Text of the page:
It’s pretty obvious that wherever you are in the world, you’re usually looking for the best bar, hotel, venue you can get for your money. And all the information is out there now, especially on live streams like Twitter. The problem is searching it and finding it. So if you could somehow match tweets to actual venues you could also use that data to rate the venue itself.
The other thing you could do would be to create trust around the actual users who submitted the information. That could form into a network of users who trusted eachother’s recommendations. There was an early implementation of this in the UK some time ago called Buzzspotr, but it never got beyond the Alpha stage and fizzled out.
Now, mobile startup Rummble is trying to crack this nut with a non-core product which just might actually super-charge their existing recommendations service.
Tremors is their new Twitter app which does the following: it attempts to match tweets to venues, based on a combination of fuzzy word matching, the general location the tweet came from and then a rough estimation of whether the Tweet was positive or negative about the venue. It’s not perfect but, of course, it will improve as more people use it. Right now it works in London, New York and Austin, Texas (the SXSW venue). These are a natural fit as they are likely to have a critical mass of Twitter users – San Francisco isn’t long now.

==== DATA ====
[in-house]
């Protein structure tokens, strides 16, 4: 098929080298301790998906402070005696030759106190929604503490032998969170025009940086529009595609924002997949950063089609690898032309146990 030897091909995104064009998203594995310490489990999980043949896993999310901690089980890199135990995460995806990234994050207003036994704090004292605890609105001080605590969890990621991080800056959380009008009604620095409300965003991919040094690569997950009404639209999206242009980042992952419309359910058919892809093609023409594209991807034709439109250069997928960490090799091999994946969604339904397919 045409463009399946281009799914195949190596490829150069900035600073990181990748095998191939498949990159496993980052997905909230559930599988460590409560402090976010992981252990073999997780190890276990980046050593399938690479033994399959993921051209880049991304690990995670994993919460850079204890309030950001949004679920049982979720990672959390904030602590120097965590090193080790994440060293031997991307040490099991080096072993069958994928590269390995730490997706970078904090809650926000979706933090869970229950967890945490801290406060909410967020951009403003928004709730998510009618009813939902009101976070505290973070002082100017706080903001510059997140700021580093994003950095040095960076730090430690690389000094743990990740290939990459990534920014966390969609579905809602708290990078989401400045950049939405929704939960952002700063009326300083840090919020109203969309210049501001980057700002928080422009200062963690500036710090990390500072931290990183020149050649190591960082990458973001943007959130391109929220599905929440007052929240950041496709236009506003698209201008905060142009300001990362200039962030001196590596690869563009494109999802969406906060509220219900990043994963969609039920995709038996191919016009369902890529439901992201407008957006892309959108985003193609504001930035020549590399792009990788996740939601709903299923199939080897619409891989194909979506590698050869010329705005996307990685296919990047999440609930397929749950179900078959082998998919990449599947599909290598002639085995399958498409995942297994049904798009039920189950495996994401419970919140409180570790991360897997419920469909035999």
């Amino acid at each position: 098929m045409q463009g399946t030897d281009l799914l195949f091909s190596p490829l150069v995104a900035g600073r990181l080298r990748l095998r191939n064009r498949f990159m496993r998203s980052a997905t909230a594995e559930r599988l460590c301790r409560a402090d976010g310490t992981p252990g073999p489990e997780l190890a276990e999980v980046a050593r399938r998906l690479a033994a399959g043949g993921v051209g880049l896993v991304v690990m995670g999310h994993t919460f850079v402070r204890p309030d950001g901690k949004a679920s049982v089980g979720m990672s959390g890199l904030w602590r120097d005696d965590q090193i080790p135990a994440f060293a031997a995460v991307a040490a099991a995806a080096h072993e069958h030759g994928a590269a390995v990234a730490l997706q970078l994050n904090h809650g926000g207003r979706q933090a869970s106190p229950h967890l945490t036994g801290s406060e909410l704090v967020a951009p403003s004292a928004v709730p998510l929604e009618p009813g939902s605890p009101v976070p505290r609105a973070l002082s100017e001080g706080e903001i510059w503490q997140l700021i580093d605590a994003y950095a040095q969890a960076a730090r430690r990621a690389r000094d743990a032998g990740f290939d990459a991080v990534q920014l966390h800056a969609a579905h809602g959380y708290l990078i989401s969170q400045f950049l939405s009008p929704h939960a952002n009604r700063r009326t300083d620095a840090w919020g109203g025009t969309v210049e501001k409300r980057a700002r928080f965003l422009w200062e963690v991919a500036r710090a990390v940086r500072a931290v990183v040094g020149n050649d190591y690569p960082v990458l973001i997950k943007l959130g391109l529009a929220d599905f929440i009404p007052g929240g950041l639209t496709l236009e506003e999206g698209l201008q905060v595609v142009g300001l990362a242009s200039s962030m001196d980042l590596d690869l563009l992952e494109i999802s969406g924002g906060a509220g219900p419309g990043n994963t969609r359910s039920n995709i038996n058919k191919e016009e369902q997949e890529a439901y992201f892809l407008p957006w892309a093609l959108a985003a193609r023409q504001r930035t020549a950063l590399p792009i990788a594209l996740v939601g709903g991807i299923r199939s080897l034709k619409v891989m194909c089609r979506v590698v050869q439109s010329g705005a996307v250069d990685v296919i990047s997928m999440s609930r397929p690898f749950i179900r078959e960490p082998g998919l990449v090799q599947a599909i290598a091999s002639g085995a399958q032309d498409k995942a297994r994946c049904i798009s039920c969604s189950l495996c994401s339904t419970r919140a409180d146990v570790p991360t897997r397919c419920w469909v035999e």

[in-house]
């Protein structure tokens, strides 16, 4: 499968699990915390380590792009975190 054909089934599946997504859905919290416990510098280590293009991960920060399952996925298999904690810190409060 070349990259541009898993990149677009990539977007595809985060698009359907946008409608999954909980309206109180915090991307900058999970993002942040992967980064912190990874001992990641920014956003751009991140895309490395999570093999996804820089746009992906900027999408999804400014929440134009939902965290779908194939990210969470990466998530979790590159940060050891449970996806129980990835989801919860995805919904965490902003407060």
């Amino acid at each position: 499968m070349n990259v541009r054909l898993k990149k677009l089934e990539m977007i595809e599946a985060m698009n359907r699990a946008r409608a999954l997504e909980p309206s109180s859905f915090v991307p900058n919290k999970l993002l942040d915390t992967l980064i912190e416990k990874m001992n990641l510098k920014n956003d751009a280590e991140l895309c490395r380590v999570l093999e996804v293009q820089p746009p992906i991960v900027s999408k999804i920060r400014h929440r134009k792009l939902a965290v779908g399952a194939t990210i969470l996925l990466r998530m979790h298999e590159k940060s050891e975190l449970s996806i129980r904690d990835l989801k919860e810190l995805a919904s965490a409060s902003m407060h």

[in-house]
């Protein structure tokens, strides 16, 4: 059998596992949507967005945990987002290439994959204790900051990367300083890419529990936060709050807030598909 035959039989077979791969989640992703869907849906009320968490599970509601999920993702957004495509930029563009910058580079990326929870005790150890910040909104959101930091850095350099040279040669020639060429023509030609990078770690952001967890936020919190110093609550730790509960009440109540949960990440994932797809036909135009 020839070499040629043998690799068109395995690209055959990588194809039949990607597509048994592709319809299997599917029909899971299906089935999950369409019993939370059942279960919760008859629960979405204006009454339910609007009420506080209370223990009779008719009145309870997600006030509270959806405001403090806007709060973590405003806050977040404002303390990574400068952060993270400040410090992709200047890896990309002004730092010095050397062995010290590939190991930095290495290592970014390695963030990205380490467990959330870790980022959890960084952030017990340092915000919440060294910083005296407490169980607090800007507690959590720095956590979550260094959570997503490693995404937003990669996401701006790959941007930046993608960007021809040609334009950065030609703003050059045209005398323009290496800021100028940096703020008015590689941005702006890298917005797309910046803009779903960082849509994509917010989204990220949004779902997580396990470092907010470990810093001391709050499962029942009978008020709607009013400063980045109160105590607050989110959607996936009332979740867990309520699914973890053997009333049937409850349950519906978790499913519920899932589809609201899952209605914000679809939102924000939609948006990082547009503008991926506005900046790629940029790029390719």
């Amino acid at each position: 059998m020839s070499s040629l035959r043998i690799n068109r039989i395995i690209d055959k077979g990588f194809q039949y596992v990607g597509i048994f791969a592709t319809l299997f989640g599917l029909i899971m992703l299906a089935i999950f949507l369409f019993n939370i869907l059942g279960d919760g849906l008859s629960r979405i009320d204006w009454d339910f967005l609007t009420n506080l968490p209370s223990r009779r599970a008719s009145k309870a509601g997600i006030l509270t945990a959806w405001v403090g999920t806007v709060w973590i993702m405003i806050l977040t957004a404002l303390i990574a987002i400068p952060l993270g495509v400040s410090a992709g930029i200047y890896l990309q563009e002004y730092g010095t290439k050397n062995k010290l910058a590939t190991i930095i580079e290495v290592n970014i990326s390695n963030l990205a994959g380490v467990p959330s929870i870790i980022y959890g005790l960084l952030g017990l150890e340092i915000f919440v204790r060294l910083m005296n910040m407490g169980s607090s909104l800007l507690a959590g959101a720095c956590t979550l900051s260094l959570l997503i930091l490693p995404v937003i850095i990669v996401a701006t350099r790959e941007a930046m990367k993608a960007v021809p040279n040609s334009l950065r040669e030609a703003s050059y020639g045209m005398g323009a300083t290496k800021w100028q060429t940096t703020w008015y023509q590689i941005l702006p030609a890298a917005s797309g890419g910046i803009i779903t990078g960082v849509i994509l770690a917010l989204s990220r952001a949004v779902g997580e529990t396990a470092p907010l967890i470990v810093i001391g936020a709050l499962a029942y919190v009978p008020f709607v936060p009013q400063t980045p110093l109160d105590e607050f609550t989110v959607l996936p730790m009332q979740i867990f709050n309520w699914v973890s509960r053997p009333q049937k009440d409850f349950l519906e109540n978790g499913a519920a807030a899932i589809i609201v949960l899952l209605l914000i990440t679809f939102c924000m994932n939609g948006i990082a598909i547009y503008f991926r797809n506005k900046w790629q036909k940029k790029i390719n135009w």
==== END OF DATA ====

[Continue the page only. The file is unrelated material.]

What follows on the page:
It’s not totally intuitive yet, and it needs more Tweets about venues – but that’s why we’re telling you about it on TechCrunch, so we can see if this thing will fly.
But already it will tell you where are the “Tweetiest” places in London. Earlier today it was Jimmy Choo’s shop on New Bond Street. Which either suggests there are some very well-heeled Twitterers out there, or that women love to tell you about what they like and don’t like, much more than men. Or have I read that wrong?
You don’t need a Rummble account to use Tremors, but if you login with your Twitter account (or you can use an existing Rummble account) Tremors will start to follow you and start to build a trust network for you, so in theory you can soon see who else on Twitter you share the same tastes and recommendations with.